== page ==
• 18. Prognosis • Most resolve 5 to 7 days after injury • Signs detectable by radiography are usually gone within 10 days after injury • Lung fibrosis with decreased functional residual capacity can occur up to 6 years after injury • Contusion can also permanently reduce the compliance of the lungs • A larger contusion is associated with an increased risk.
  • 19. References 1. East and Central African Journal of Surgery, Vol. 15, No. 1, Mar-Apr, 2010, pp. 124-129 The Pattern and Management of Chest Trauma at Muhimbili National Hospital, Dar es Salaam. F.A. Massaga, M. Mchembe 2. http://www.cardiothoracicsurgery.org/content/6/1/7 3. http://en.wikipedia.org/wiki/Pulmonary_contusion 4. Pattern and outcome of chest injuries at Bugando Medical Centre in Northwestern Tanzania. Monafisha K Lema, Phillipo L Chalya, Joseph B Mabula and William Mahalu

Editor's Notes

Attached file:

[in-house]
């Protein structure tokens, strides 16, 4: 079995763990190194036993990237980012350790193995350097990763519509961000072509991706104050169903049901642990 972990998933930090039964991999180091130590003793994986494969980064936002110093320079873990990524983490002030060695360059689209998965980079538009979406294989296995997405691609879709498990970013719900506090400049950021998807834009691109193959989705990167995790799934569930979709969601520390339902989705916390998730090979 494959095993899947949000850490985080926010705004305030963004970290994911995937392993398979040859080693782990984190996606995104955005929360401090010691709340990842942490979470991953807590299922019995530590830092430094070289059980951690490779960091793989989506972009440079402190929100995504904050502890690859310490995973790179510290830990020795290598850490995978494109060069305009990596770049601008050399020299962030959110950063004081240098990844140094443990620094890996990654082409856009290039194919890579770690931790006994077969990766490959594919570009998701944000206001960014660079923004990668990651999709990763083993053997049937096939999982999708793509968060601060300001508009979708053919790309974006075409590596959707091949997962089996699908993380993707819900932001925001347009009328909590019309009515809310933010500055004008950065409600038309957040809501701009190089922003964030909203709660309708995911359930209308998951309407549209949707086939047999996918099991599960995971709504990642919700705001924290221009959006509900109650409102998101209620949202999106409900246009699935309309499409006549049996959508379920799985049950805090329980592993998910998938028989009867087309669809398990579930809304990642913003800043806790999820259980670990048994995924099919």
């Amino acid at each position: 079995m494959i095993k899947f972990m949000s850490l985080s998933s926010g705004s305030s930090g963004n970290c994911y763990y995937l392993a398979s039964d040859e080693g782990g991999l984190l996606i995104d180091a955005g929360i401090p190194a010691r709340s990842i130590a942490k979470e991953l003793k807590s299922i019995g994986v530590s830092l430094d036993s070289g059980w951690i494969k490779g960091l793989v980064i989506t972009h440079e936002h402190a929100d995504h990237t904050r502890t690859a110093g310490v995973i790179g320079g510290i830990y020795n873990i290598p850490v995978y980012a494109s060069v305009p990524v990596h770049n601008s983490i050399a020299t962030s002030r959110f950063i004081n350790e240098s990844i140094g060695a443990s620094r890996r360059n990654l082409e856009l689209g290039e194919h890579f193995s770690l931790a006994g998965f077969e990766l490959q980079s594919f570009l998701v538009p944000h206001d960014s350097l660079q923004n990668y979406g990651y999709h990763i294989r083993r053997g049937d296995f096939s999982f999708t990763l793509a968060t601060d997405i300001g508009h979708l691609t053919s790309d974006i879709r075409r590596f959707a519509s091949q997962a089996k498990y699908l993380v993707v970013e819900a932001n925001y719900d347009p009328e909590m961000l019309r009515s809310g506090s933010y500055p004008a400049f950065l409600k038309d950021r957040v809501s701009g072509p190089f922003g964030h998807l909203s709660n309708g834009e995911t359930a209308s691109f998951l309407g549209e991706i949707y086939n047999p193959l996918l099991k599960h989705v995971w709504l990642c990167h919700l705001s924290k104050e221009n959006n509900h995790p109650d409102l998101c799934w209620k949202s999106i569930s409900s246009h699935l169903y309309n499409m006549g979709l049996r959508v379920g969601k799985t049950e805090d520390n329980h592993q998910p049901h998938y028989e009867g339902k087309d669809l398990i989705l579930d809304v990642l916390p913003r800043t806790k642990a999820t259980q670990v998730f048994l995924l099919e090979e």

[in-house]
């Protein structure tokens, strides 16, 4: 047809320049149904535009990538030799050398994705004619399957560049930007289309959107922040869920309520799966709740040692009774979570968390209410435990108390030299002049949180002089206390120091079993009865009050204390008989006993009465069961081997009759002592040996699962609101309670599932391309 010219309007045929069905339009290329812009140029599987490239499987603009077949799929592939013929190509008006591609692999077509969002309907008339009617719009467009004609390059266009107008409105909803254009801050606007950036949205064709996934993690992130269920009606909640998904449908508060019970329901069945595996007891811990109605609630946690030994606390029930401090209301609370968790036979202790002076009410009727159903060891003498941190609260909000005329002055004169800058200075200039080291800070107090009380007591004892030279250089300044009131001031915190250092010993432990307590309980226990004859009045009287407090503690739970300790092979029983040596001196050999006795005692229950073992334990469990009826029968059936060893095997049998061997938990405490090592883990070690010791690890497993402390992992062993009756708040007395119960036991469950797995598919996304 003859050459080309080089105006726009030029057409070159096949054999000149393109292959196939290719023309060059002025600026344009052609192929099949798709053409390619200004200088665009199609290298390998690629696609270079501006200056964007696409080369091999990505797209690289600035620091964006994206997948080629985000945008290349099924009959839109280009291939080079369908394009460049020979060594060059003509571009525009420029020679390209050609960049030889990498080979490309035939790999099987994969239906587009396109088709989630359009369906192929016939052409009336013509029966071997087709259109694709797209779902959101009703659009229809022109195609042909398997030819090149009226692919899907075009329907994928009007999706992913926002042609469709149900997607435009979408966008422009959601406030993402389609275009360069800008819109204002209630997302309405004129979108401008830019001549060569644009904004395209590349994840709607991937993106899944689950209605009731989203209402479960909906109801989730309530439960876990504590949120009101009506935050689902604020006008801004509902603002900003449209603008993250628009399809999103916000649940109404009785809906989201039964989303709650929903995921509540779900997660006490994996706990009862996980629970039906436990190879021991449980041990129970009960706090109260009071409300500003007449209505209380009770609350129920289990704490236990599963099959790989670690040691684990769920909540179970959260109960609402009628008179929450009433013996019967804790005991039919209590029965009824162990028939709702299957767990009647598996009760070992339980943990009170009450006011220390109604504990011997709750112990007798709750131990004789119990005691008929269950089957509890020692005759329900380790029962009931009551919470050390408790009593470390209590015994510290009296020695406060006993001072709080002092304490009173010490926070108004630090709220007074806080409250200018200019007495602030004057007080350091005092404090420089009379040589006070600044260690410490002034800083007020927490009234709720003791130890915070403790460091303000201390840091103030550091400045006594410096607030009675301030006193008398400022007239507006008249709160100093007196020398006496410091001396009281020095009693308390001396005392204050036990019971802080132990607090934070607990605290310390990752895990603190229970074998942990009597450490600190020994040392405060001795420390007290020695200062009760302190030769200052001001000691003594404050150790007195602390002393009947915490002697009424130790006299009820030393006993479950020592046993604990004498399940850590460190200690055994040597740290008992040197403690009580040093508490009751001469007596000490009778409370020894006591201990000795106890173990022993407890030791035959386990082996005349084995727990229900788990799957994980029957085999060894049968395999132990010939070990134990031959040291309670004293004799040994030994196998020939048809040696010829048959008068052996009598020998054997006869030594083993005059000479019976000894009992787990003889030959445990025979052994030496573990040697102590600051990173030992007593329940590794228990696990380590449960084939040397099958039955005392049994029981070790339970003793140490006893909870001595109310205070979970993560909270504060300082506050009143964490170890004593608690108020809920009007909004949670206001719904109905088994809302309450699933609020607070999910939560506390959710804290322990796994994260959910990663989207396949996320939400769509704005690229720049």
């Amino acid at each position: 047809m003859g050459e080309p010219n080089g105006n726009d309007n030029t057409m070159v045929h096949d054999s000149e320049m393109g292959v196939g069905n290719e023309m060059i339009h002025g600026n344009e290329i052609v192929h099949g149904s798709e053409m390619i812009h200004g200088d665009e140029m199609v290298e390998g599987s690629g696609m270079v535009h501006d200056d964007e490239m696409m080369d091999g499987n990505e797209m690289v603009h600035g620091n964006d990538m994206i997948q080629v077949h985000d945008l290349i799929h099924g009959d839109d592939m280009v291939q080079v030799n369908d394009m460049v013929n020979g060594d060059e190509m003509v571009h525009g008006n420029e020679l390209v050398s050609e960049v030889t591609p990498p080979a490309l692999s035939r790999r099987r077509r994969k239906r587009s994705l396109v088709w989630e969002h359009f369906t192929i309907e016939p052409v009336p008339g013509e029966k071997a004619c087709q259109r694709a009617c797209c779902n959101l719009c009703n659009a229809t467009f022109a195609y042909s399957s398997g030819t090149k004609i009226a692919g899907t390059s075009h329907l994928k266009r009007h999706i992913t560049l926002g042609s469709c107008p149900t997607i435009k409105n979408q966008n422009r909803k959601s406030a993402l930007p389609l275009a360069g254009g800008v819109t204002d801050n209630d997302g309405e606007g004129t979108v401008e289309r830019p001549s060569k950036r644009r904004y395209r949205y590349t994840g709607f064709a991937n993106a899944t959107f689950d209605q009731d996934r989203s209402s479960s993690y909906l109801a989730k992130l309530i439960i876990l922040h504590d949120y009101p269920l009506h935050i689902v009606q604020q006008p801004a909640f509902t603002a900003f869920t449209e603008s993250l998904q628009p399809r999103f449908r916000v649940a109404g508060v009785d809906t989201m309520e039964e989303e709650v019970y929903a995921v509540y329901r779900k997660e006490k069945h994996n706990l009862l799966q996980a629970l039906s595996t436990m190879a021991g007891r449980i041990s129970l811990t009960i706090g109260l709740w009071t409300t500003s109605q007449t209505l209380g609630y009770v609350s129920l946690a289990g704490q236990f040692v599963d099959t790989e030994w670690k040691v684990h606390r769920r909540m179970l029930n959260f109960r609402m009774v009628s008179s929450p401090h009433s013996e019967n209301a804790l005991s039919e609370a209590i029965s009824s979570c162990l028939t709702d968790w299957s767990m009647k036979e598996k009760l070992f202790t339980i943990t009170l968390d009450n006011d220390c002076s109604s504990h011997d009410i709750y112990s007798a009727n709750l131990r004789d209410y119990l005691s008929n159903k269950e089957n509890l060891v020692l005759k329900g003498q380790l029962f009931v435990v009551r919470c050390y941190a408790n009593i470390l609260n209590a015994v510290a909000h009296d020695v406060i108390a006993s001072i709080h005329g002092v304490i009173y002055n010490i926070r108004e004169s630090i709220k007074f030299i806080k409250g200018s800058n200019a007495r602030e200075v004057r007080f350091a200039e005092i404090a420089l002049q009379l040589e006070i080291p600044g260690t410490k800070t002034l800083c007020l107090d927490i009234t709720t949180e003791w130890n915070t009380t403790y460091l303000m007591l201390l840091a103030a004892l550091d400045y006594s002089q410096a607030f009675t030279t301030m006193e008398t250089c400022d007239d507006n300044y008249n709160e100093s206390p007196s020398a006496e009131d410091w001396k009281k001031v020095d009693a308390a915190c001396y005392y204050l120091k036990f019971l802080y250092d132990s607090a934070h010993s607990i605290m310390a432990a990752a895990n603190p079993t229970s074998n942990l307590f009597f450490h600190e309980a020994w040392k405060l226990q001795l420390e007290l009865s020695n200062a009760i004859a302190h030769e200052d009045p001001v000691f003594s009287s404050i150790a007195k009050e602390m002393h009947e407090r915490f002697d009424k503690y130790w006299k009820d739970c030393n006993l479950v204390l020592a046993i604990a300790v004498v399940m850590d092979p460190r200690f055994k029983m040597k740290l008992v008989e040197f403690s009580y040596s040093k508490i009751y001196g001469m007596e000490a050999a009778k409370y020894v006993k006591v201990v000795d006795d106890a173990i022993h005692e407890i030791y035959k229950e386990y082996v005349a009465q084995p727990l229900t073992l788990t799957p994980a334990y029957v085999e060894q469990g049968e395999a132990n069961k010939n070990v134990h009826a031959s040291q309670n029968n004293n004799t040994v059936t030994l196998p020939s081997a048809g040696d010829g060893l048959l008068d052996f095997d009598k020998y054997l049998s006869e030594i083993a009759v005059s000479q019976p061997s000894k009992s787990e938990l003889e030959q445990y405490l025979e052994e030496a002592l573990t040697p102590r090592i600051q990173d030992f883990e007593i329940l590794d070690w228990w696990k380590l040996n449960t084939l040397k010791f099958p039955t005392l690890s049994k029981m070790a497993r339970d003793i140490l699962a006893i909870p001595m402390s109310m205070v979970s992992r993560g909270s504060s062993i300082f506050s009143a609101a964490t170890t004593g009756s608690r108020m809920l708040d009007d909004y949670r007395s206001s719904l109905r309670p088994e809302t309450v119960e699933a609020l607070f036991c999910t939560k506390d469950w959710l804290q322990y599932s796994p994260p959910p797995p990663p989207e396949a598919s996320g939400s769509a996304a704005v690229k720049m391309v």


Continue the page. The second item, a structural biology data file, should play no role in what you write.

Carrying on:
1. Bleeding and edema[edit] In contusions, torn capillaries leak fluid into the tissues around them.[33] The membrane between alveoli and capillaries is torn; damage to this capillary–alveolar membrane and small blood vessels causes blood and fluids to leak into the alveoli and the interstitial space (the space surrounding cells) of the lung.[11] With more severe trauma, there is a greater amount of edema, bleeding, and tearing of the alveoli.[17] Pulmonary contusion is characterized by microhemorrhages (tiny bleeds) that occur when the alveoli are traumatically separated from airway structures and blood vessels.[24] Blood initially collects in the interstitial space, and then edema occurs by an hour or two after injury.[30] An area of bleeding in the contused lung is commonly surrounded by an area of edema.[24] In normal gas exchange, carbon dioxide diffuses across the endothelium of the capillaries, the interstitial space, and across the alveolar epithelium; oxygen diffuses in the other direction. Fluid accumulation interferes with gas exchange,[34] and can cause the alveoli to fill with proteins and collapse due to edema and bleeding.[24] The larger the area of the injury, the more severe respiratory compromise will be.[17] Consolidation and collapse[edit] Pulmonary contusion can cause parts of the lung to consolidate, alveoli to collapse, and atelectasis (partial or total lung collapse) to occur.[35] Consolidation occurs when the parts of the lung that are normally filled with air fill with material from the pathological condition, such as blood.[36] Over a period of hours after the injury, the alveoli in the injured area thicken and may become consolidated.[24] A decrease in the amount of surfactant produced also contributes to the collapse and consolidation of alveoli;[16] inactivation of surfactant increases their surface tension.[31] Reduced production of surfactant can also occur in surrounding tissue that was not originally injured.[26] Inflammation of the lungs, which can result when components of blood enter the tissue due to contusion, can also cause parts of the lung to collapse. Macrophages, neutrophils, and other inflammatory cells and blood components can enter the lung tissue and release factors that lead to inflammation, increasing the likelihood of respiratory failure.[37] In response to inflammation, excess mucus is produced, potentially plugging parts of the lung and leading to their collapse.[24] Even when only one side of the chest is injured, inflammation may also affect the other lung.[37] Uninjured lung tissue may develop edema, thickening of the septa of the alveoli, and other changes.[38] If this inflammation is severe enough, it can lead to dysfunction of the lungs like that seen in acute respiratory distress syndrome.[39] Ventilation/perfusion mismatch[edit] Normally, the ratio of ventilation to perfusion is about one-to-one; the volume of air entering the alveoli (ventilation) is about equal to that of blood in the capillaries around them (perfusion).[40] This ratio is reduced in pulmonary contusion; fluid-filled alveoli cannot fill with air, oxygen does not fully saturate the hemoglobin, and the blood leaves the lung without being fully oxygenated.[41] Insufficient inflation of the lungs, which can result from inadequate mechanical ventilation or an associated injury such as flail chest, can also contribute to the ventilation/perfusion mismatch.[31] As the mismatch between ventilation and perfusion grows, blood oxygen saturation is reduced.[41] Pulmonary hypoxic vasoconstriction, in which blood vessels near the hypoxic alveoli constrict (narrow their diameter) in response to the lowered oxygen levels, can occur in pulmonary contusion.[27] The vascular resistance increases in the contused part of the lung, leading to a decrease in the amount of blood that flows into it,[38] directing blood to better-ventilated areas.[27] Although reducing blood flow to the unventilated alveoli is a way to compensate for the fact that blood passing unventilated alveoli is not oxygenated,[27] the oxygenation of the blood remains lower than normal.[40] If it is severe enough, the hypoxemia resulting from fluid in the alveoli cannot be corrected just by giving supplemental oxygen; this problem is the cause of a large portion of the fatalities that result from trauma.[41]